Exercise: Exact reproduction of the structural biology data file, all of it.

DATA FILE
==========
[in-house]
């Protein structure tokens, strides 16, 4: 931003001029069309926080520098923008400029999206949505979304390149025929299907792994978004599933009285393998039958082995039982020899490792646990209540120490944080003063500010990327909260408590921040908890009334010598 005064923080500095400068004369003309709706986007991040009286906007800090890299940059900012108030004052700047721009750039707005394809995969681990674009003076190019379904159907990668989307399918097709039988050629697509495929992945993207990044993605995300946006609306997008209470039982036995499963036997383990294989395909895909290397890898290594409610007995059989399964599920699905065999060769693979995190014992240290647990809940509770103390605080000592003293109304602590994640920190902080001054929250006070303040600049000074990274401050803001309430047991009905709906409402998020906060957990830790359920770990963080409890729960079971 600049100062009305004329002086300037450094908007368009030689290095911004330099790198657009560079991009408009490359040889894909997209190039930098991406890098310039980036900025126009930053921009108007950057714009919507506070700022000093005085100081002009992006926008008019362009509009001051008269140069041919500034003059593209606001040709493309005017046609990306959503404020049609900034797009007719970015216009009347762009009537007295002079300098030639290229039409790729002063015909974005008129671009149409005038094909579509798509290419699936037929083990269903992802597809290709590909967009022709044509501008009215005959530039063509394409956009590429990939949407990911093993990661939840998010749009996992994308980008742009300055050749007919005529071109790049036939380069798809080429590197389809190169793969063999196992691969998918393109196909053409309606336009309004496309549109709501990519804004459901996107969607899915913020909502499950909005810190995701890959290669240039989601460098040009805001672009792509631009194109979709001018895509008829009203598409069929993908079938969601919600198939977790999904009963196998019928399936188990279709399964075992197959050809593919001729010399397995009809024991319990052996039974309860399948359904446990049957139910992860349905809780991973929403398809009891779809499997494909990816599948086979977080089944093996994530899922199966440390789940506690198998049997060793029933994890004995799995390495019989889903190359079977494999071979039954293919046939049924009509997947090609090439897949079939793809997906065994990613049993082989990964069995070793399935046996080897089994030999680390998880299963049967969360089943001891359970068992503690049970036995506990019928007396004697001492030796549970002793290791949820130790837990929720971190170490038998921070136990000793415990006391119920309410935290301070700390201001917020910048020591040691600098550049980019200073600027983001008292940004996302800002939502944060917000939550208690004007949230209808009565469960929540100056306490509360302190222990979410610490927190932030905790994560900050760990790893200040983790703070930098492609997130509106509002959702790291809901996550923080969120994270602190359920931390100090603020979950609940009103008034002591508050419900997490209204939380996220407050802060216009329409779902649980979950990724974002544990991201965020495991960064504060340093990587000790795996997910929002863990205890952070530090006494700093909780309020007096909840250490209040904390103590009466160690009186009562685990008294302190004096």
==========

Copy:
[in-house]
């Protein structure tokens, strides 16, 4: 931003001029069309926080520098923008400029999206949505979304390149025929299907792994978004599933009285393998039958082995039982020899490792646990209540120490944080003063500010990327909260408590921040908890009334010598 005064923080500095400068004369003309709706986007991040009286906007800090890299940059900012108030004052700047721009750039707005394809995969681990674009003076190019379904159907990668989307399918097709039988050629697509495929992945993207990044993605995300946006609306997008209470039982036995499963036997383990294989395909895909290397890898290594409610007995059989399964599920699905065999060769693979995190014992240290647990809940509770103390605080000592003293109304602590994640920190902080001054929250006070303040600049000074990274401050803001309430047991009905709906409402998020906060957990830790359920770990963080409890729960079971 600049100062009305004329002086300037450094908007368009030689290095911004330099790198657009560079991009408009490359040889894909997209190039930098991406890098310039980036900025126009930053921009108007950057714009919507506070700022000093005085100081002009992006926008008019362009509009001051008269140069041919500034003059593209606001040709493309005017046609990306959503404020049609900034797009007719970015216009009347762009009537007295002079300098030639290229039409790729002063015909974005008129671009149409005038094909579509798509290419699936037929083990269903992802597809290709590909967009022709044509501008009215005959530039063509394409956009590429990939949407990911093993990661939840998010749009996992994308980008742009300055050749007919005529071109790049036939380069798809080429590197389809190169793969063999196992691969998918393109196909053409309606336009309004496309549109709501990519804004459901996107969607899915913020909502499950909005810190995701890959290669240039989601460098040009805001672009792509631009194109979709001018895509008829009203598409069929993908079938969601919600198939977790999904009963196998019928399936188990279709399964075992197959050809593919001729010399397995009809024991319990052996039974309860399948359904446990049957139910992860349905809780991973929403398809009891779809499997494909990816599948086979977080089944093996994530899922199966440390789940506690198998049997060793029933994890004995799995390495019989889903190359079977494999071979039954293919046939049924009509997947090609090439897949079939793809997906065994990613049993082989990964069995070793399935046996080897089994030999680390998880299963049967969360089943001891359970068992503690049970036995506990019928007396004697001492030796549970002793290791949820130790837990929720971190170490038998921070136990000793415990006391119920309410935290301070700390201001917020910048020591040691600098550049980019200073600027983001008292940004996302800002939502944060917000939550208690004007949230209808009565469960929540100056306490509360302190222990979410610490927190932030905790994560900050760990790893200040983790703070930098492609997130509106509002959702790291809901996550923080969120994270602190359920931390100090603020979950609940009103008034002591508050419900997490209204939380996220407050802060216009329409779902649980979950990724974002544990991201965020495991960064504060340093990587000790795996997910929002863990205890952070530090006494700093909780309020007096909840250490209040904390103590009466160690009186009562685990008294302190004096």